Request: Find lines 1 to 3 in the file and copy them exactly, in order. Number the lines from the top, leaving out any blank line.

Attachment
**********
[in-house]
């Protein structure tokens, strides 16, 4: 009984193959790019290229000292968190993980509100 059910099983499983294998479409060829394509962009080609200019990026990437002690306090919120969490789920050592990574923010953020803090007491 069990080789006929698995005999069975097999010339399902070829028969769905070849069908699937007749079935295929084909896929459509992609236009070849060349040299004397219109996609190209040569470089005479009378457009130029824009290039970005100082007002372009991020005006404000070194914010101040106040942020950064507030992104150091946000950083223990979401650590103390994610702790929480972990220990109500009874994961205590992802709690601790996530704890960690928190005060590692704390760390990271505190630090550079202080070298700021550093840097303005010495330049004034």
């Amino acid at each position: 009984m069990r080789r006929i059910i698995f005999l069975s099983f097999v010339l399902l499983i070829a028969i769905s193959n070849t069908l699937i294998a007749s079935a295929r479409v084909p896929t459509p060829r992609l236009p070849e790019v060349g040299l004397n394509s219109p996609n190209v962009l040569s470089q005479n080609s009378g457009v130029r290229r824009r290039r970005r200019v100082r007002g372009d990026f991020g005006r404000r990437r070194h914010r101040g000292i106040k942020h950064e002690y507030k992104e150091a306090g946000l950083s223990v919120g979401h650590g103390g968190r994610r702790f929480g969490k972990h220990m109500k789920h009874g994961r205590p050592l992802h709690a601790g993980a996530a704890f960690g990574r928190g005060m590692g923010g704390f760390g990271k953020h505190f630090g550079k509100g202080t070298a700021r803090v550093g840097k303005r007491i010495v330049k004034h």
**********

[in-house]
């Protein structure tokens, strides 16, 4: 009984193959790019290229000292968190993980509100 059910099983499983294998479409060829394509962009080609200019990026990437002690306090919120969490789920050592990574923010953020803090007491 069990080789006929698995005999069975097999010339399902070829028969769905070849069908699937007749079935295929084909896929459509992609236009070849060349040299004397219109996609190209040569470089005479009378457009130029824009290039970005100082007002372009991020005006404000070194914010101040106040942020950064507030992104150091946000950083223990979401650590103390994610702790929480972990220990109500009874994961205590992802709690601790996530704890960690928190005060590692704390760390990271505190630090550079202080070298700021550093840097303005010495330049004034």
């Amino acid at each position: 009984m069990r080789r006929i059910i698995f005999l069975s099983f097999v010339l399902l499983i070829a028969i769905s193959n070849t069908l699937i294998a007749s079935a295929r479409v084909p896929t459509p060829r992609l236009p070849e790019v060349g040299l004397n394509s219109p996609n190209v962009l040569s470089q005479n080609s009378g457009v130029r290229r824009r290039r970005r200019v100082r007002g372009d990026f991020g005006r404000r990437r070194h914010r101040g000292i106040k942020h950064e002690y507030k992104e150091a306090g946000l950083s223990v919120g979401h650590g103390g968190r994610r702790f929480g969490k972990h220990m109500k789920h009874g994961r205590p050592l992802h709690a601790g993980a996530a704890f960690g990574r928190g005060m590692g923010g704390f760390g990271k953020h505190f630090g550079k509100g202080t070298a700021r803090v550093g840097k303005r007491i010495v330049k004034h």